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dence of the reality of his faith, by a holy obedience to the precepts of the Gospel ;-in a word, in telling him with a firm tone the truths that in a firmer hour he had told himself. I paused, and the good man, unable to express his thoughts, clasped his hands, and cast his eyes towards heaven, beaming with the anticipation of future happiness. For nearly a quarter of an hour he lay in a state of motionless tranquillity, and then slightly raising his hand, as if engaged in mental prayer, expired with an enviable composure-a peace infinitely desirable. Ye men of the world! see in what peace a Christian can die. He was a man whose death might well inspire the wish, "Let me die the death of the righteous, and let my last end be like his."


"EVIL communication," says an inspired writer, "corrupts good manners." The truth of this saying the experience of all ages has confirmed. Bad company leads the unwary youth to neglect both the principles and the institutions of religion; this neglect at once weakens the encouragements of virtue and the restraints of vice, and thus a way is paved for the commission of evil. A young man begins with some smaller sin: he hesitates and feels compunction; but enticed by bad associates, he becomes bolder in iniquity, and at last commits those crimes which overwhelm him in ruin. "A youth," says a celebrated writer, "educated in the principles of Christianity, cannot at first think of a breach of the divine laws without trembling and inward convulsions; but he meets with bad companions, and by their fair speeches slides into trivial commissions. At first a damp arises over his mind, and he doubts there is some error in his way; he becomes un

easy for a while, yet urged on by example continues his course: at length conscience begins to slumber, its reproaches are faint, and its stings scarce felt. Custom, too, blunts the edge of reflection, and when once arrived at this state of insensibility, he hesitates not at any impieties, which before were abhorrent to his nature." The following story proves the truth of these observations.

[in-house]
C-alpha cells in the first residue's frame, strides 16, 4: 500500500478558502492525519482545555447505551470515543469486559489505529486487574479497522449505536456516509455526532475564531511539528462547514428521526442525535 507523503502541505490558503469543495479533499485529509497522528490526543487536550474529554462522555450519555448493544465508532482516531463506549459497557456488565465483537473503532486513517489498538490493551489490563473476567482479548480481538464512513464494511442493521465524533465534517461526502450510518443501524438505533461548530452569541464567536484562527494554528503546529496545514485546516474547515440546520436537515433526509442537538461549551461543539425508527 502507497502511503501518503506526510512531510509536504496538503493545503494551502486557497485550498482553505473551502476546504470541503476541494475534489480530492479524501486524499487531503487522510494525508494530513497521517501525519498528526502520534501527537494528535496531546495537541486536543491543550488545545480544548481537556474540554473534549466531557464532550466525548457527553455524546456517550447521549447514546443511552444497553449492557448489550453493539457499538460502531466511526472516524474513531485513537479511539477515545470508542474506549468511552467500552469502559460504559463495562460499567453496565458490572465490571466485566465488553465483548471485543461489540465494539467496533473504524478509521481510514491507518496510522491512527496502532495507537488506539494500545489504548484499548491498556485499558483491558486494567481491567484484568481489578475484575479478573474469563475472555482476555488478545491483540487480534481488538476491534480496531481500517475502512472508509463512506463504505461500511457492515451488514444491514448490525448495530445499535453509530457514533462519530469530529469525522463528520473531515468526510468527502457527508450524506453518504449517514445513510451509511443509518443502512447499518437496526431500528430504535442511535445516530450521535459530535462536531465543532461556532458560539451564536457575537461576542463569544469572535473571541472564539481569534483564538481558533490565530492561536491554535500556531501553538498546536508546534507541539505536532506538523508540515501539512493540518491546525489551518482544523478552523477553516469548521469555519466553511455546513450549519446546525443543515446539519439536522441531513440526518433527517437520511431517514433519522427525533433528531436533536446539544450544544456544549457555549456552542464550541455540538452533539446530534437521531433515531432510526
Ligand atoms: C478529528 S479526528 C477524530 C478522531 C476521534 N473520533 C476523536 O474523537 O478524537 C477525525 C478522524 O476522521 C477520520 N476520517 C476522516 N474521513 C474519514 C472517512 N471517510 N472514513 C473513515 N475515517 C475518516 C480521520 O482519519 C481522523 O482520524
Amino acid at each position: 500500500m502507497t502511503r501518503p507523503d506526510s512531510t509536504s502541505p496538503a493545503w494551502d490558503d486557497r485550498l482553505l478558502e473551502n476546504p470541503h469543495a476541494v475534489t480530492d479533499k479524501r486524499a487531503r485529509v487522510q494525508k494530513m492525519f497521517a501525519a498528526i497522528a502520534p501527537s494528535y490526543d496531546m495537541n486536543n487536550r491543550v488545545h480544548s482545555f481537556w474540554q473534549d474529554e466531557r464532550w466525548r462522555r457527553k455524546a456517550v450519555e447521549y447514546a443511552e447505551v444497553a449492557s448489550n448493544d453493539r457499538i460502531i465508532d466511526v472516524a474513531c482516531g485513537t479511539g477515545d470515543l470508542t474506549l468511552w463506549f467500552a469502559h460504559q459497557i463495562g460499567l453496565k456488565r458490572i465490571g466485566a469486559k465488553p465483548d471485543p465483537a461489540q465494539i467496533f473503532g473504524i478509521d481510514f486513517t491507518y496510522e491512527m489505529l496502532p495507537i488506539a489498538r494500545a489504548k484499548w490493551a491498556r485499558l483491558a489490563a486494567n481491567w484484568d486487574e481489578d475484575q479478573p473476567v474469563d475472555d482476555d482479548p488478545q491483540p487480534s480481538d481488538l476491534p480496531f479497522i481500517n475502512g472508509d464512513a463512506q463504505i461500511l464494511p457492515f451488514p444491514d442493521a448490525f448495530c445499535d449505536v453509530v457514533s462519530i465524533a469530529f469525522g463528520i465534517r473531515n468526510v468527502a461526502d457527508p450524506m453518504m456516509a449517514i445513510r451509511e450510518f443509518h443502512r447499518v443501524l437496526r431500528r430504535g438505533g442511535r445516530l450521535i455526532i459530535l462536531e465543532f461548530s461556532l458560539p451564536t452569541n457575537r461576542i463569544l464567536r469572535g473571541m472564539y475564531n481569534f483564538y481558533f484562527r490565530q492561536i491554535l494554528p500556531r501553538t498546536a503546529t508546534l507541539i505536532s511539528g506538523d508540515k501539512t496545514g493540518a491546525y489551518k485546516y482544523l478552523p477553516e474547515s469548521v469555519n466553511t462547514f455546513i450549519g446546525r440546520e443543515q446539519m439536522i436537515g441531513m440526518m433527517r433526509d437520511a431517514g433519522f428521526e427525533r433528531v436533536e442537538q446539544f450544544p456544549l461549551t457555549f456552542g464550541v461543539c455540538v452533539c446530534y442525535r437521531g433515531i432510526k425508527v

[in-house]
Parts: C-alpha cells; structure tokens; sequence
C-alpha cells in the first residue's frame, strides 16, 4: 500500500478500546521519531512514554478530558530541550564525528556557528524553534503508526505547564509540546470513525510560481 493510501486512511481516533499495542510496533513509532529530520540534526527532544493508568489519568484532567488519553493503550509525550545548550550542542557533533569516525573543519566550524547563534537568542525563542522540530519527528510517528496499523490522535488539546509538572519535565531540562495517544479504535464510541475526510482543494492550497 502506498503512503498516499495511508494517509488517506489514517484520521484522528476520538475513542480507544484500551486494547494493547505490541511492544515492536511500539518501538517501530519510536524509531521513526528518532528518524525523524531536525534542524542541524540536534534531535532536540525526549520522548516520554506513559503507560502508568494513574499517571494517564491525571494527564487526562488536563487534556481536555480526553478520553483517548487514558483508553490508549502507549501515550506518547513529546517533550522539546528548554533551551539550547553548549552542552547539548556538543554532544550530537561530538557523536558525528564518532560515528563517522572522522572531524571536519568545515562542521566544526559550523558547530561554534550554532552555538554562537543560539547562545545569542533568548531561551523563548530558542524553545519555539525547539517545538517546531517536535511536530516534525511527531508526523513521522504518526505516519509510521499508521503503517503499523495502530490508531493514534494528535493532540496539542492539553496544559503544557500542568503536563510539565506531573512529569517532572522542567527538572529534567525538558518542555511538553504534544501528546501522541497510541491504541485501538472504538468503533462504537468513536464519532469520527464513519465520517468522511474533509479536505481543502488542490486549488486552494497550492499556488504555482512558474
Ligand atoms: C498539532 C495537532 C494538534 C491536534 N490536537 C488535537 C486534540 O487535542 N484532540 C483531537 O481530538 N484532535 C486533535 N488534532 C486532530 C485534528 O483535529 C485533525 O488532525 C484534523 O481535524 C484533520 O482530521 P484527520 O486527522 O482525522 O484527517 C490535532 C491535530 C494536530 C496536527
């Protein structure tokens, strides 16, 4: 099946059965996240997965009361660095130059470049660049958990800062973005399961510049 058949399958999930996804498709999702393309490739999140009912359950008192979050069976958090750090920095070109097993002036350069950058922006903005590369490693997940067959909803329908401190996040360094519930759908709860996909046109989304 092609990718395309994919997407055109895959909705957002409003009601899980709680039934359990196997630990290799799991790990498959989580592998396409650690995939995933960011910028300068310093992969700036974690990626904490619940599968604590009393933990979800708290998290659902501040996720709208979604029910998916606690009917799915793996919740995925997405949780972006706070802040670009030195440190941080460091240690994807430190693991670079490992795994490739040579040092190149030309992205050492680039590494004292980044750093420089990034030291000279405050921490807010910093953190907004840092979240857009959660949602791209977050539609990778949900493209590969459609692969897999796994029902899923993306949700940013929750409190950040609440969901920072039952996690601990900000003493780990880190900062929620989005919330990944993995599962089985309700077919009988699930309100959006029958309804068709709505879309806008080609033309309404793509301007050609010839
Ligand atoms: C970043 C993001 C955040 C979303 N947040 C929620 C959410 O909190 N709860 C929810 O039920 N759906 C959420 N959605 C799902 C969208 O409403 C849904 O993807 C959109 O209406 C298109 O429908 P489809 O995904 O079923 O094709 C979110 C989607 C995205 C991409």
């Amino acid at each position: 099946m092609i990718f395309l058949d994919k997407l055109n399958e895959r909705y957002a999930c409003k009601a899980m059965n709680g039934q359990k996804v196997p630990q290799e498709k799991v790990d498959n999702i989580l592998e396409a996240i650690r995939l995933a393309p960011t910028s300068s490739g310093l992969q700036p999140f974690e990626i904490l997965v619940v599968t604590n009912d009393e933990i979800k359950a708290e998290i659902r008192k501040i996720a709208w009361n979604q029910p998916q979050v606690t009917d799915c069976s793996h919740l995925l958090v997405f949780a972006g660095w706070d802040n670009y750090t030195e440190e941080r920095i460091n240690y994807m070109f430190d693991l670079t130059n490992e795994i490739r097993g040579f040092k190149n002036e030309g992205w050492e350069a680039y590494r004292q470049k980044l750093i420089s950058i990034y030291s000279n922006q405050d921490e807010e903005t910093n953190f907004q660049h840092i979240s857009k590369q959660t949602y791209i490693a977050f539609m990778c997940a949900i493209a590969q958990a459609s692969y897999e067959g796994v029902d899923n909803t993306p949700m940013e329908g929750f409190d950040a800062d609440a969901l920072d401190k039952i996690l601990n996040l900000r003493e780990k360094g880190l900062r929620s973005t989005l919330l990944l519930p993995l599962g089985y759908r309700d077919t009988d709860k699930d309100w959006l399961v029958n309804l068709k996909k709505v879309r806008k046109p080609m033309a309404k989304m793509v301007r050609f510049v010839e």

William Armstrong was a farmer on the borders of Scotland. His farm rented at about 801. a year. He was not rich, neither was he poor. By his honest industry he was able to pay his rent at the term, and to bring up his family in a decent manner. His family consisted of three sons and two daughters. He was a man of strong natural sense, and had received an education suited to his circumstances. He could read and write English very well, and keep accounts. He was a man, too, of piety and sound morals, strongly attached to our holy religion. He had long known its doctrines and felt their power. He resolved to give his sons an education similar to his own, and then place them in some useful employment in the world. For this purpose, he sent them to the parish school, where the necessary branches were taught by a worthy master. But to this

master, however worthy, he did not altogether trust; he used frequently, at his spare hours, to take his children by themselves, converse with them, and encourage them to excel in their learning. He had one custom which deserves our notice ;—every Sunday afternoon, he used to collect his little family around him, and make them read the Sacred Scriptures, and repeat the catechism approved of by the church. At such times, he used, in the most familiar but affectionate manner, to talk with them concerning the principles of religion, and "pour the fresh instruction o'er the mind." In this manner, year after year passed away. He was contented and cheerful, and used to say of himself, that he was more happy than any prince who The time at length came when the three sons were to be settled in some business. It was deemed more expedient, that William, the oldest, should remain with his father, now rather infirm, and assist him in managing the farm. Henry, the second son, was sent to a friend, in a distant town, to learn the mercantile business. Charles, the youngest, and the principal actor in this story, was bound an apprentice to a joiner, or house-carpenter, in a neighbouring village.

wore a crown.

Charles, in his new occupation, behaved re

markably well for some time, being attentive to his master's commands and exceedingly anxious to acquire a knowledge of the business; and, as he possessed a very lively turn of mind, and much good nature, he was a great favourite in the whole neighbourhood. But here end his happiest days. Unfortunately for Charles there lived in the same village several young men, who spent in gambling and dissipation, the money which they earned. They had long courted his company, and by their fair and plausible speeches began at last to gain upon him. One fine Sunday morning in summer, as they chanced to meet him, they proposed a walk into the country. Charles, in an evil hour, consented, and promised to meet them in a certain field after breakfast. Accordingly they all met at the hour and place appointed, and were planning the amusements of the day, when the bell of the church tolled to assemble the people to public worship. It sent a knell to Charles's heart (for he had been accustomed to attend the church punctually), and he felt that he was not in his proper place. He started and looked round with a wild stare. One of his companions guessing the reason, immediately addressed him, "What's the matter, Charles? These scruples which you feel be

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